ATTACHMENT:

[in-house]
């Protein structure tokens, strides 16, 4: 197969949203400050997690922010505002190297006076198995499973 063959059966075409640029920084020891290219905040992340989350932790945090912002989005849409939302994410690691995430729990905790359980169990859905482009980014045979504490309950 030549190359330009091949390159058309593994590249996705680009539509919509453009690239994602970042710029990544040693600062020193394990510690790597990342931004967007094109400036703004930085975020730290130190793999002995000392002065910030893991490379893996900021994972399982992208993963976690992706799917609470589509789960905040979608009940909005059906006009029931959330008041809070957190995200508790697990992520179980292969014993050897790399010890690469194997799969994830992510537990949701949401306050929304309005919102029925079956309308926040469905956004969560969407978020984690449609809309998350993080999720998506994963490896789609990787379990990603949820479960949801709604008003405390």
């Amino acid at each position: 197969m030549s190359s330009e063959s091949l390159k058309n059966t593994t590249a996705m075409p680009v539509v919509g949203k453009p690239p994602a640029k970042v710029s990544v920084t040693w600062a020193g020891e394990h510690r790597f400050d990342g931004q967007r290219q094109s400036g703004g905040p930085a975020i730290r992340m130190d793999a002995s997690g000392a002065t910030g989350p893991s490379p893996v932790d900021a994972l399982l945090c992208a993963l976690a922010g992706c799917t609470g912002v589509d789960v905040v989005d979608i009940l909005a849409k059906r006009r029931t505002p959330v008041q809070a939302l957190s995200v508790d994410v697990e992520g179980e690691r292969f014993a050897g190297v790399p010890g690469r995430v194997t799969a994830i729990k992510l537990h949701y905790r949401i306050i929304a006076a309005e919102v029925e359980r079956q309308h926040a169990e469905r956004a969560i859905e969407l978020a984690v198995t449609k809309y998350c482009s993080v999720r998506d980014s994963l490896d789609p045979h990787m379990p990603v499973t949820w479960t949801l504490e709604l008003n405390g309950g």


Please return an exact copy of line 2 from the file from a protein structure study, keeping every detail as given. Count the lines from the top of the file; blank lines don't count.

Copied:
């Protein structure tokens, strides 16, 4: 197969949203400050997690922010505002190297006076198995499973 063959059966075409640029920084020891290219905040992340989350932790945090912002989005849409939302994410690691995430729990905790359980169990859905482009980014045979504490309950 030549190359330009091949390159058309593994590249996705680009539509919509453009690239994602970042710029990544040693600062020193394990510690790597990342931004967007094109400036703004930085975020730290130190793999002995000392002065910030893991490379893996900021994972399982992208993963976690992706799917609470589509789960905040979608009940909005059906006009029931959330008041809070957190995200508790697990992520179980292969014993050897790399010890690469194997799969994830992510537990949701949401306050929304309005919102029925079956309308926040469905956004969560969407978020984690449609809309998350993080999720998506994963490896789609990787379990990603949820479960949801709604008003405390």